Modeling a Corrugated Pipe

Modeling a Corrugated Pipe

by Engineered Software, Inc.

Corrugated steel pipes, also called metal bellows and metal flexible hoses, are used extensively is piping application where flexibility is required due to vibration or thermal expansion.  Determining the head loss of corrugated pipe was discussed by R. C. Hawthorne in the article "Fluid Expansion Theory Computes Flow in Corrugated Hose", published in Product Engineering, June 10th, 1963, pp 98-100.  This article describes the R. C. Hawthorne's article and how to apply his methodology to model corrugated pipes in PIPE-FLO.

Hawthorne's key assertion in his article is that individual corrugates could be hydraulically represented as the flow expansion after an orifice, and the entire corrugated pipe can be represented as a series of uniformly spaced orifices. The Hawthorne model is shown in Figure 1. 


Figure 1. Corrugated pipe showing the Pitch and Radial Expansion.

Hawthorne also states that the depth of the corrugation has little impact because the fluid quickly becomes nearly stagnant inside the valley. Instead, the distance between corrugations, or the Pitch (S), influences how much the fluid expands between corrugations, called the Radial Expansion (r). 


 

Through testing, he was able to show that:

{r = 0.219 \times S}

Hawthorne applied the Borda–Carnot equation for fluid expansion to each corrugation to determine the resistance coefficient K:

{K = \bigg[1-\bigg(\frac{D_1}{D_2}\bigg)^2\bigg]^2}

Where:

D1 is the inside diameter of the corrugation.
D2 is the inside diameter of the sudden expansion.

Since the fluid expands in both directions,

{D_2 = D_1+2r}

Substituting,

{D_2 = D_1+2(0.219S) = D_1+(0.438S)}

The resistance coefficient, K, for each individual corrugatin becomes:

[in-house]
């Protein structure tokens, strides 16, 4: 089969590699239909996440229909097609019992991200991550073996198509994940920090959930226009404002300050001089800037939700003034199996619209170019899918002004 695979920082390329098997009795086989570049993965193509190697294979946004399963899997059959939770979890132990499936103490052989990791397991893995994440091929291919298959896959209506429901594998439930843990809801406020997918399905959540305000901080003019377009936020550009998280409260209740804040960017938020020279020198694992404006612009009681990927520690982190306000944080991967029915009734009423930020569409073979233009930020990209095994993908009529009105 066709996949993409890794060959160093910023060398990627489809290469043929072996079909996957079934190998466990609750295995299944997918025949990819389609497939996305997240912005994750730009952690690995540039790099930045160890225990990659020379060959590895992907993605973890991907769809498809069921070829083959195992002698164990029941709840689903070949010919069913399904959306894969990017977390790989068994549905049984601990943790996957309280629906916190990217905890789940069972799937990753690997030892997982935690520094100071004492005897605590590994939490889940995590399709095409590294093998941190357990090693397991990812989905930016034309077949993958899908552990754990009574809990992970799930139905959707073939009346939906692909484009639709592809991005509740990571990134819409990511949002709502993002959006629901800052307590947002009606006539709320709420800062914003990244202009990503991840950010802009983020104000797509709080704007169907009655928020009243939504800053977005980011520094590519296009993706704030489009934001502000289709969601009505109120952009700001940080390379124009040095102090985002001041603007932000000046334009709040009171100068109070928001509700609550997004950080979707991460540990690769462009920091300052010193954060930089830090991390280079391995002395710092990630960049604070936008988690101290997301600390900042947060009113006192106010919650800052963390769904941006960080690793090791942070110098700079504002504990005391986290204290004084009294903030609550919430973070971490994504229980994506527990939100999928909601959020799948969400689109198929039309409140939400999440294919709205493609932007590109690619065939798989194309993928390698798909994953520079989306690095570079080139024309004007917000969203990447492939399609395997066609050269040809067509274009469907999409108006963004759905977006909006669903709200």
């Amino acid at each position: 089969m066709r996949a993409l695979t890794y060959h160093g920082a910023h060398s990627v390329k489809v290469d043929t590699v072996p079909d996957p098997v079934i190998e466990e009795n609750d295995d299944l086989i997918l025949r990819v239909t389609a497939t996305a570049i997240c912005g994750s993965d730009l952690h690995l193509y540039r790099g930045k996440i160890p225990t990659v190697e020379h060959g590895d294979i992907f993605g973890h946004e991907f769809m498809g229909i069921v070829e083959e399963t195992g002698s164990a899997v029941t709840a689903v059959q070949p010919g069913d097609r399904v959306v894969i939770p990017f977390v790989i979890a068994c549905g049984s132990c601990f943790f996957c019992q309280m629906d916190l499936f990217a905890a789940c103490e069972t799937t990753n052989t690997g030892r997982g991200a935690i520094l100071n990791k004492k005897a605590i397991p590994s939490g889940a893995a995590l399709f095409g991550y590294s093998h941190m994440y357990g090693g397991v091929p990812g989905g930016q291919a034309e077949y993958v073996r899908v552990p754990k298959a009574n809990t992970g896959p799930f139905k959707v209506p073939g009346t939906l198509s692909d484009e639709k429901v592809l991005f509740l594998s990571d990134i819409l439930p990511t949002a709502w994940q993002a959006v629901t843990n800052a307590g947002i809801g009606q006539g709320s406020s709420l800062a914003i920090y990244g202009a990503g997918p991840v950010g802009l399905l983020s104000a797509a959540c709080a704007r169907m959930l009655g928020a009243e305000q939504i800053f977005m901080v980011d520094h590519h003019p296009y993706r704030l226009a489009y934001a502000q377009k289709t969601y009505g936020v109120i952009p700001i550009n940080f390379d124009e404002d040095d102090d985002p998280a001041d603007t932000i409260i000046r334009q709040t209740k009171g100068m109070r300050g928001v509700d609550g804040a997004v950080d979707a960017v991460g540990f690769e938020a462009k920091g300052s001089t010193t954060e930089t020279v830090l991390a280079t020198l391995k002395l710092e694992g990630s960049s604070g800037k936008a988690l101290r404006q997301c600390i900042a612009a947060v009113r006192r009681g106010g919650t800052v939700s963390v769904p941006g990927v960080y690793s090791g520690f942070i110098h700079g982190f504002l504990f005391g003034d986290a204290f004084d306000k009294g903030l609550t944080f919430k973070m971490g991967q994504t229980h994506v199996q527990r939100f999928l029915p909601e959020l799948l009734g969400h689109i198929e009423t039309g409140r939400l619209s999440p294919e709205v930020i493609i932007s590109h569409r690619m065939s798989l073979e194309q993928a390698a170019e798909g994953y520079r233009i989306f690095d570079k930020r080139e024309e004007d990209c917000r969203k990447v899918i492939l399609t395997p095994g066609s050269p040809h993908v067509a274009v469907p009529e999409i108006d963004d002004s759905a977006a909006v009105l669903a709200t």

{K_{individual} = \bigg[1-\bigg(\frac{D_1}{D_1+(0.438S)}\bigg)^2\bigg]^2}

To get the resistance coefficient for the entire length of the corrugated pipe, Hawthorne multiplied the individual resistance coefficient by the total number of corrugations, N:

{K_{Total} = N \bigg[1-\bigg(\frac{D_1}{D_1+(0.438S)}\bigg)^2\bigg]^2}

The head loss of the corrugated pipe can then be calculated with the Darcy equation:

{H_L = K \frac{v^2}{2g}}

The Fixed K value is the expansion coefficient equation times the number of corrugations.

{Fixed\ K = N \bigg[1-\bigg(\frac{D_1}{D_1+(0.438S)}\bigg)^2\bigg]^2}

Applying Hawthorne's observations to a PIPE-FLO® model is simply done by calculating a K value for the corrugated pipe and adding this as a Fixed K value to a very short length pipe (ie: < 0.0001).  The pipe size should be the size of the connecting solid pipeline.

 

 

For PIPE-FLO® Professional Version 12 and above, open the Valve and Fittings dialog box by selecting the pipe, clicking the K (Valves & Fittings) field in the Property Grid, expanding the Other category, and selecting Fixed K. Enter the K value, Description, Count, and Name (optional).

For Version 2009 and earlier, the Valve and Fittings tab is on the Pipeline dialog box.

Select to choose a Fixed K fitting and enter the calculated K value, Count, and Description.